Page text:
• If you are self-employed, you can enable your partner to take SPL if s/he is employed and qualifies. You can find more information about eligibility at bit.ly/WF_shared_leave
  • The maximum amount of leave that can be shared between parents is 50 weeks.
  • Shared Parental Pay is the same as the flat rate for statutory maternity pay and maternity allowance. It is currently £145.18 a week, or 90% of an employee’s average weekly earnings, whichever is lower.



  • Our website offers detailed and practical advice on employment law. Download our free maternity rights timeline at bit.ly/WF_maternity_rights
  • Call our parents and carers helpline on 0300 012 0312.Opening times are listed at bit.ly/WF_helpline
  • Equality and family rights, your guide by Unite outlines key rights at work, including SPL. See bit.ly/Unite_family_rights

Picture Credit | iStock



Behavioural Insights Team. (2018) Return to work: parental decision making. See: https://assets.publishing.service.gov.uk/government/uploads/system/uploads/attachment_data/file/705898/Return_to_work-parental_decision_making.pdf (accessed 20 June 2018).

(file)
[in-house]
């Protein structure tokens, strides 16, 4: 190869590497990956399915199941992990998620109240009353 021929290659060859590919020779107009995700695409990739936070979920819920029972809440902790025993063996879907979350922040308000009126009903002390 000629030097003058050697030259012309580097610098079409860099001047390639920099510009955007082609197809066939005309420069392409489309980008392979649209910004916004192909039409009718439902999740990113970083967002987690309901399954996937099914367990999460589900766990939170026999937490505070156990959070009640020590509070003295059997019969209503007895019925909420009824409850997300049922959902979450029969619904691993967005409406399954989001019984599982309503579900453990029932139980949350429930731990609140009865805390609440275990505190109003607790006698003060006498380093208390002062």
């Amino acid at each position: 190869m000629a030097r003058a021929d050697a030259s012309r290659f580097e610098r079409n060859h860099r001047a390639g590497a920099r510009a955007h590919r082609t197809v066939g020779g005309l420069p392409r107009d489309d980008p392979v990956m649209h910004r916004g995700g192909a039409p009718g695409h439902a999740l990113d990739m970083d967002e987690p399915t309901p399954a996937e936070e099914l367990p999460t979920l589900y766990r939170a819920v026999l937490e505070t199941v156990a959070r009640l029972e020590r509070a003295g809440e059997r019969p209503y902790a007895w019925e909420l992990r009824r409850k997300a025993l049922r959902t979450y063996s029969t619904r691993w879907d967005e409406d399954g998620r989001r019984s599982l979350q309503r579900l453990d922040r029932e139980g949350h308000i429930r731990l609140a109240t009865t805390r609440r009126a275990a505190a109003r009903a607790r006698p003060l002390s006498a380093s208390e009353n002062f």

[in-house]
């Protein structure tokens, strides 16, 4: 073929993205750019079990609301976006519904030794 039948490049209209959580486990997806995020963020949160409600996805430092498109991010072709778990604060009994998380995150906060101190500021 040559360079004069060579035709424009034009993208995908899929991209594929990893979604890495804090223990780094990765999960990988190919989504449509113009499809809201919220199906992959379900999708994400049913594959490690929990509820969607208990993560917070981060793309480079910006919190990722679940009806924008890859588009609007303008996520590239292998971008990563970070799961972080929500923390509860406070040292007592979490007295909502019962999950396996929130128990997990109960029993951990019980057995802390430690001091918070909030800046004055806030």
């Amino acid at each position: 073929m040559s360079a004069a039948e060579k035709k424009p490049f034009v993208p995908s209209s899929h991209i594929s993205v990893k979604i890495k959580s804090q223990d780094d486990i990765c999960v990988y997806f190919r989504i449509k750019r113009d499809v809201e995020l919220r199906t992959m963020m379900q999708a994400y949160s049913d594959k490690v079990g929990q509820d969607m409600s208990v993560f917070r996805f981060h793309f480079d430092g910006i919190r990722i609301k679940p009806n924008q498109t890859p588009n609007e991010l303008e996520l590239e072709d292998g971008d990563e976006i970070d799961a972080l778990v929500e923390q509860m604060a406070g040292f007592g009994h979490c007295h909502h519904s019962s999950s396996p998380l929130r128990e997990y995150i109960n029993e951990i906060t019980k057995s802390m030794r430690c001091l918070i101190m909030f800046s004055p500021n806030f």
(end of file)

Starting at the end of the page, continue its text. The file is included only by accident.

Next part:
EMW LLP. (2017) Just 8,700 new parents claimed shared parental leave in the last year. See: www.emwllp.com/latest/claimed-shared-parental/ (accessed 20 June 2018)

Department for Business Innovation and Skills. (2013) Modern workplaces: shared parental leave and pay administration consultation – impact assessment. February 2013. See: https://assets.publishing.service.gov.uk/government/uploads/system/uploads/attachment_data/file/110692/13-651-modern-workplaces-shared-parental-leave-and-pay-impact-assessment2.pdf (accessed 21 June 2018).

Blum S, Koslowski A, Moss P. (2017) International review of leave policies and research 2017. See: http://www.leavenetwork.org/fileadmin/Leavenetwork/Annual_reviews/2017_Leave_Review_2017_final2.pdf (accessed 21 June 2018).

TUC. (2015) ‘The fathers who are missing out on better leave and pay right’. See: https://touchstoneblog.org.uk/2015/02/fathers-who-are-missing-out-on-better-leave-and-pay-rights (accessed 20 June 2018)

Working Families. (2018) Modern families index 2018: how employers can support the UK’s working families. See: www.workingfamilies.org.uk/wp-content/uploads/2018/05/UK_MFI_2018_Employers_Report_A4_FINAL-1.pdf (accessed 20 June 2018)